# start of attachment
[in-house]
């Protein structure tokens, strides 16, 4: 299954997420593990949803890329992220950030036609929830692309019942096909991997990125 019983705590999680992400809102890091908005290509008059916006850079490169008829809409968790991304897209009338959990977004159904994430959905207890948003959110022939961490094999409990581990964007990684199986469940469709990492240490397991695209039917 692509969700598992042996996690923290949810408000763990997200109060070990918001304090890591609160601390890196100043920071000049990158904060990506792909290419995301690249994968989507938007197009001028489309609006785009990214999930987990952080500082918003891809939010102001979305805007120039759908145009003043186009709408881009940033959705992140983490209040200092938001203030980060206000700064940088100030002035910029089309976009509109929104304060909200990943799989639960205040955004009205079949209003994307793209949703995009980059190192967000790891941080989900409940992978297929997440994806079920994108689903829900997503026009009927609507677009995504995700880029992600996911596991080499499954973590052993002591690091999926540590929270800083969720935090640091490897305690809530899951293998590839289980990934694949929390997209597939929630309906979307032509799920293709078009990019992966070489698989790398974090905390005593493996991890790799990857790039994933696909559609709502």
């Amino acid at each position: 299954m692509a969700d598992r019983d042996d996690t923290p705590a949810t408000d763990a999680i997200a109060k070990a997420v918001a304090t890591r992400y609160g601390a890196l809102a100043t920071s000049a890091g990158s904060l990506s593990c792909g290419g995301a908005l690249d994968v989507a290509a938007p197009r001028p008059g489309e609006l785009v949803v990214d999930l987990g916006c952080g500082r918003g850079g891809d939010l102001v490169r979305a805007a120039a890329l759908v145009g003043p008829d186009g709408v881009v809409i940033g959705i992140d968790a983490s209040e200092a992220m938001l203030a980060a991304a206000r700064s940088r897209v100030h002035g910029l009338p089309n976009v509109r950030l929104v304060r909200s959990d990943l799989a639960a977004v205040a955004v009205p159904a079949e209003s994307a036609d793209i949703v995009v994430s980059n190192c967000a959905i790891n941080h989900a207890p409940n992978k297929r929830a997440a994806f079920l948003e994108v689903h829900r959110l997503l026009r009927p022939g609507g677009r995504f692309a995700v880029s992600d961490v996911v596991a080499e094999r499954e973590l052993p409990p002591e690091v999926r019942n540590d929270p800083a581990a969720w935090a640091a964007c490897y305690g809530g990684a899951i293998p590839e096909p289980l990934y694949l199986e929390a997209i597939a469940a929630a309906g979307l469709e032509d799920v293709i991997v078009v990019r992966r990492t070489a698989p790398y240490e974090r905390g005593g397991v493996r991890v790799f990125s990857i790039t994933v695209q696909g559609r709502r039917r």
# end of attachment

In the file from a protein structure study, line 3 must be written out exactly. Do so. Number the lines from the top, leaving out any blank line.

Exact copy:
């Amino acid at each position: 299954m692509a969700d598992r019983d042996d996690t923290p705590a949810t408000d763990a999680i997200a109060k070990a997420v918001a304090t890591r992400y609160g601390a890196l809102a100043t920071s000049a890091g990158s904060l990506s593990c792909g290419g995301a908005l690249d994968v989507a290509a938007p197009r001028p008059g489309e609006l785009v949803v990214d999930l987990g916006c952080g500082r918003g850079g891809d939010l102001v490169r979305a805007a120039a890329l759908v145009g003043p008829d186009g709408v881009v809409i940033g959705i992140d968790a983490s209040e200092a992220m938001l203030a980060a991304a206000r700064s940088r897209v100030h002035g910029l009338p089309n976009v509109r950030l929104v304060r909200s959990d990943l799989a639960a977004v205040a955004v009205p159904a079949e209003s994307a036609d793209i949703v995009v994430s980059n190192c967000a959905i790891n941080h989900a207890p409940n992978k297929r929830a997440a994806f079920l948003e994108v689903h829900r959110l997503l026009r009927p022939g609507g677009r995504f692309a995700v880029s992600d961490v996911v596991a080499e094999r499954e973590l052993p409990p002591e690091v999926r019942n540590d929270p800083a581990a969720w935090a640091a964007c490897y305690g809530g990684a899951i293998p590839e096909p289980l990934y694949l199986e929390a997209i597939a469940a929630a309906g979307l469709e032509d799920v293709i991997v078009v990019r992966r990492t070489a698989p790398y240490e974090r905390g005593g397991v493996r991890v790799f990125s990857i790039t994933v695209q696909g559609r709502r039917r």